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Chapter LXXIV.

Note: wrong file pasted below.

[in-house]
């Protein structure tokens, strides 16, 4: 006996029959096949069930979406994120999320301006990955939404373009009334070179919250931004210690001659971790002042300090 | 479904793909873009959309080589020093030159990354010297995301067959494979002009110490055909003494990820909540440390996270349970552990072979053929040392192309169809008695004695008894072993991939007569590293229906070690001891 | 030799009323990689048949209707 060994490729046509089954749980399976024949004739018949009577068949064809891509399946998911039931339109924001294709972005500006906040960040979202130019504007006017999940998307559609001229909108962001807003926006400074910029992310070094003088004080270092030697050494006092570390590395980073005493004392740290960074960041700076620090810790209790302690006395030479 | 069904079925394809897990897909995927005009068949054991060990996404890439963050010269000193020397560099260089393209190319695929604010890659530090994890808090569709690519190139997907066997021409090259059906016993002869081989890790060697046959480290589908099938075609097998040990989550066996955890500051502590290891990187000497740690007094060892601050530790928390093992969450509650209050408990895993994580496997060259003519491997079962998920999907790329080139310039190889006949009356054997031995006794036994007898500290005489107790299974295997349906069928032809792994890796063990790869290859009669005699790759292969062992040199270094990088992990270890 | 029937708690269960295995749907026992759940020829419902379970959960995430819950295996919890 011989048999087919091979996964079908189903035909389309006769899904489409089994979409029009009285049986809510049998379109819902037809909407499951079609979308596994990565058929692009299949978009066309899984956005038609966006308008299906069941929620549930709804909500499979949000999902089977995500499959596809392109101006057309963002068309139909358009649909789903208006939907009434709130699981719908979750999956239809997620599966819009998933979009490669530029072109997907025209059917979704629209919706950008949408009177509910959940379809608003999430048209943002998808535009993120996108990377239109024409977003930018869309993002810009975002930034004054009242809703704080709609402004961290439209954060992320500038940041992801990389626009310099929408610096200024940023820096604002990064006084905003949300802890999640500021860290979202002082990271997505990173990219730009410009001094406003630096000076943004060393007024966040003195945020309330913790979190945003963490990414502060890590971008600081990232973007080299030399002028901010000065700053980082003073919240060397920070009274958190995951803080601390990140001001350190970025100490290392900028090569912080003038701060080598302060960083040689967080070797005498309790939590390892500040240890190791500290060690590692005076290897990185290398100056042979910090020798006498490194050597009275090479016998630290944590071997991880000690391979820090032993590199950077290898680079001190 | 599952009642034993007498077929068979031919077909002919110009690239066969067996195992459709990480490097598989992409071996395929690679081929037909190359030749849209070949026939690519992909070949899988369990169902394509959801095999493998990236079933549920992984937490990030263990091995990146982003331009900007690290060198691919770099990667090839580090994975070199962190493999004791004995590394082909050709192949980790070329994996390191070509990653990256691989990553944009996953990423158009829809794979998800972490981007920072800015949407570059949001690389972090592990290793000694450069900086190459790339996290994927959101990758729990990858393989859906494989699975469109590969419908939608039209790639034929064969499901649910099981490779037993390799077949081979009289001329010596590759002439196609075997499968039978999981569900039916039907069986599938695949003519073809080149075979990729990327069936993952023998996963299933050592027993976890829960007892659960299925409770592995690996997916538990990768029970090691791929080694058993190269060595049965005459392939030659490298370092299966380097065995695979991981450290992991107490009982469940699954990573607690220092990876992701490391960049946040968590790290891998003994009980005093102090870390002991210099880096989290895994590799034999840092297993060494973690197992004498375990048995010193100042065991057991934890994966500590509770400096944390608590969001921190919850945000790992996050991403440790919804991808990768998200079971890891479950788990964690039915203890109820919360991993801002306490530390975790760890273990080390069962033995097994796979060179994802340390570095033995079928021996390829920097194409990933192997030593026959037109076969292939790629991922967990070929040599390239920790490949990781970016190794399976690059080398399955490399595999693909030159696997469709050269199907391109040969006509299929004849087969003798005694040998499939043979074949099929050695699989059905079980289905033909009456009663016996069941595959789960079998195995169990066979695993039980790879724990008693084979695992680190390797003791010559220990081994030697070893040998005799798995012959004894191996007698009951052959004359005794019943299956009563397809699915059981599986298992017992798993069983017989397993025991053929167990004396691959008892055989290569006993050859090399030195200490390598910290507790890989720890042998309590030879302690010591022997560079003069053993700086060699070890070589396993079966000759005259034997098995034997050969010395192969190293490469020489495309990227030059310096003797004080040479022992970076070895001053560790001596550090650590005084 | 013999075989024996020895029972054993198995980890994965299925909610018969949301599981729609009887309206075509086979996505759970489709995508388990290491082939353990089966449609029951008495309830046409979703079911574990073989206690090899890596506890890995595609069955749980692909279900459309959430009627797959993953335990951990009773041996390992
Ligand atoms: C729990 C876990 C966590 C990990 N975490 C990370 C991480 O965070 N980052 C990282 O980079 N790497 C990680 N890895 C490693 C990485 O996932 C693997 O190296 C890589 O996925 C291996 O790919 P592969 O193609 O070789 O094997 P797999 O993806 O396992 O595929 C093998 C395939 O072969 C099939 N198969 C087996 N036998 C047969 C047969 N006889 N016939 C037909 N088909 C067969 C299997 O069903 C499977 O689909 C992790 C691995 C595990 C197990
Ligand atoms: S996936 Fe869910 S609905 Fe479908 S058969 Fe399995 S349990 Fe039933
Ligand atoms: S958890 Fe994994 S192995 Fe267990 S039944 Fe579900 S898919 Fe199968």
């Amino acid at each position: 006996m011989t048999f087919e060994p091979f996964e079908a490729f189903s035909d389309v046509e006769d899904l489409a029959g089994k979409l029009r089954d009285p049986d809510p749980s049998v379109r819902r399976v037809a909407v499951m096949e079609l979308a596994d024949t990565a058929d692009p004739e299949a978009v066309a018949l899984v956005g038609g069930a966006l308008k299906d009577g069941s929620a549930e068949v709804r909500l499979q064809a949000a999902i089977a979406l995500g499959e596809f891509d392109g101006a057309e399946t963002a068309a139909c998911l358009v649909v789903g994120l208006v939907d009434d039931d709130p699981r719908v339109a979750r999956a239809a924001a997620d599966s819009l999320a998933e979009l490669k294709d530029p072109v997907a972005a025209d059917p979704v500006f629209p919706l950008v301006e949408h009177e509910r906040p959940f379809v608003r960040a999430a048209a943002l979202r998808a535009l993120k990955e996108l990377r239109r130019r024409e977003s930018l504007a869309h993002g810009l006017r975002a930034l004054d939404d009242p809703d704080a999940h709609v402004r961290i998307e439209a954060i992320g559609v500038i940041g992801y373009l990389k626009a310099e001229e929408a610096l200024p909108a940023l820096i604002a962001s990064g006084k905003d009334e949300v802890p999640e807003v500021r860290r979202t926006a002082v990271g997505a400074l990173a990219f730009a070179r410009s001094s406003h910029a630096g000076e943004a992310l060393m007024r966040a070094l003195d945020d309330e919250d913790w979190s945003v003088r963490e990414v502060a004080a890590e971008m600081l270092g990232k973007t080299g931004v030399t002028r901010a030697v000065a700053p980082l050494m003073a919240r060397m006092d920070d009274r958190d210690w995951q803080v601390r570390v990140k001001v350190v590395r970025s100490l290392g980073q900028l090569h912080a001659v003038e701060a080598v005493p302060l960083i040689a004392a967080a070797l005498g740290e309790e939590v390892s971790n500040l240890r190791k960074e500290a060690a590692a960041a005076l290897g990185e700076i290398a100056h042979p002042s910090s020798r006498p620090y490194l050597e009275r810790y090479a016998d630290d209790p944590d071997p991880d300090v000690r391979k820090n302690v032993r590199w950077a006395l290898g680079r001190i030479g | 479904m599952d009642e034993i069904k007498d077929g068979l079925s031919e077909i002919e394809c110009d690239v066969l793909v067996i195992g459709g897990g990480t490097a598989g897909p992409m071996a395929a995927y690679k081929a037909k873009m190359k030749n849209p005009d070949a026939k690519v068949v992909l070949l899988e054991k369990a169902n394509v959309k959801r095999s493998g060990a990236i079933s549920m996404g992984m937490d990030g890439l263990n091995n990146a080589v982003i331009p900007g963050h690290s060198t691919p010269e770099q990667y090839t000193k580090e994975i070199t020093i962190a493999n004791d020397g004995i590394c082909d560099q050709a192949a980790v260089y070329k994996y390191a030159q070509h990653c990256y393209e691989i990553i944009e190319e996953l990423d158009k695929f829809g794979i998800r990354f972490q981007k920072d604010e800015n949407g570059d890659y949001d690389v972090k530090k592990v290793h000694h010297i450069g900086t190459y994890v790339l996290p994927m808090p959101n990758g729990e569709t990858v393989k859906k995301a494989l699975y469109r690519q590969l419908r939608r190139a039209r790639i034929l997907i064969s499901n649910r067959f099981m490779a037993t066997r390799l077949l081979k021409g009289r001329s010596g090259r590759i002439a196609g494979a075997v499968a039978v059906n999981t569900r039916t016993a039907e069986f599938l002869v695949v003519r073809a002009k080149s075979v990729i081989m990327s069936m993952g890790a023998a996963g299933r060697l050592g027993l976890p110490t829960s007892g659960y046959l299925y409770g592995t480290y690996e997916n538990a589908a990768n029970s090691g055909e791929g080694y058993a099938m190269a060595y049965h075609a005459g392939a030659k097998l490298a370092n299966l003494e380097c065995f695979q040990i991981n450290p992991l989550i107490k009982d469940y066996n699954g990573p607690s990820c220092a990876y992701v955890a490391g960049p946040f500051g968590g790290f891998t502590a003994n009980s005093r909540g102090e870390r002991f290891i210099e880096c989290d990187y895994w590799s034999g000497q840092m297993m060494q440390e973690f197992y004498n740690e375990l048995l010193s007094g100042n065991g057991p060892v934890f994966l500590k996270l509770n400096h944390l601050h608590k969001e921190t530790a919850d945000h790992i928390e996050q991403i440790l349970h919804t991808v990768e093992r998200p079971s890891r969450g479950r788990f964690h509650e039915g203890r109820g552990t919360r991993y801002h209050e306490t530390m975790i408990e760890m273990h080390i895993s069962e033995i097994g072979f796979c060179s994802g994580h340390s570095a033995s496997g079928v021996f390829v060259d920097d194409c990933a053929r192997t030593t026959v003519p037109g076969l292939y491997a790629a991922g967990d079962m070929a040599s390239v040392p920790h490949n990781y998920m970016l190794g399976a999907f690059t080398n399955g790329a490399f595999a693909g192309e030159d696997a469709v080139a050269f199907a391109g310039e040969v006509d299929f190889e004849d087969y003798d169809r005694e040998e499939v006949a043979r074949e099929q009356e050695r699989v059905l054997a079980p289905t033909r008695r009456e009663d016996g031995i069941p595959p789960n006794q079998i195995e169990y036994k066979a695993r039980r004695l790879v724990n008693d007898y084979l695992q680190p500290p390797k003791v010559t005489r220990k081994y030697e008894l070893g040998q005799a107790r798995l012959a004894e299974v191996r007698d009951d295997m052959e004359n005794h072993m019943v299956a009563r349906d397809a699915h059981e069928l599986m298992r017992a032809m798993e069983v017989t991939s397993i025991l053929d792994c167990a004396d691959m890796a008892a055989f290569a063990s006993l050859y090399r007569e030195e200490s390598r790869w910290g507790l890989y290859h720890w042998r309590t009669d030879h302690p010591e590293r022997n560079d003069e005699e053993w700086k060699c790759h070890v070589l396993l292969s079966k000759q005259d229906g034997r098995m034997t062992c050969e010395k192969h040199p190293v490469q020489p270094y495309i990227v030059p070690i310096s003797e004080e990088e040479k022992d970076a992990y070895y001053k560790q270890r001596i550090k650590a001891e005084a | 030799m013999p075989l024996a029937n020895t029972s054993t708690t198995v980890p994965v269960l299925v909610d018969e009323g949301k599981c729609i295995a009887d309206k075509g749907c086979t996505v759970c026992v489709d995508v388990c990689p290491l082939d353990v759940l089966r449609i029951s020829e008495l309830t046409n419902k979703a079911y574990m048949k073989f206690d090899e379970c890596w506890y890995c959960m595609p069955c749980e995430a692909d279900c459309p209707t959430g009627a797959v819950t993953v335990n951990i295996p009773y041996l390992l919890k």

After this he returns to the subject of Marcion’s opinions (having already spoken frequently of them), and states some of them correctly, while others he has misunderstood; these, however, it is not necessary for us to answer or refute.  Again, after this he brings forward the various arguments that may be urged on Marcion’s behalf, and also against him, enumerating what the opinions are which exonerate him from the charges, and what expose him to them; and when he desires to support the statement which declares that Jesus has been the subject of prophecy,—in order to found a charge against Marcion and his followers,—he distinctly asks, “How could he, who was punished in such a manner, be shown to be God’s Son, unless these things had been predicted of him?”  He next proceeds to jest, and, as his custom is, to pour ridicule upon the subject, introducing “two sons of God, one the son of the Creator,46614661    τοῦ δημιουργοῦ. and the other the son of Marcion’s God; and he portrays their single combats, saying that the Theomachies of the Fathers are like the battles between quails;46624662    ὀρτύγων. or that the Fathers, becoming useless through age, and falling into their dotage46634663    ληροῦντας. do not meddle at all with one another, but leave their sons to fight it out.”  The remark which he made formerly we will turn against himself:  “What old woman would not be ashamed to lull a child to sleep with such stories as he has inserted in the work which he entitles A True Discourse?  For when he ought seriously46644664    πραγματικῶς. to apply himself to argument, he leaves serious argument aside, and betakes himself to jesting and buffoonery, imagining that he is writing mimes or scoffing verses; not observing that such a method of procedure defeats his purpose, which is to make us abandon Christianity and give in our adherence to his opinions, which, perhaps, had they been stated with some degree of gravity,46654665    ἐσεμνολόγει. would have appeared more likely to convince, whereas since he continues to ridicule, and scoff, and play the buffoon, we answer that it is because he has no argument of weight46664666    σεμνῶν λόγων. (for such he neither had, nor could understand) that he has betaken himself to such drivelling.”46674667    τοσαύτην φλυαρίαν.

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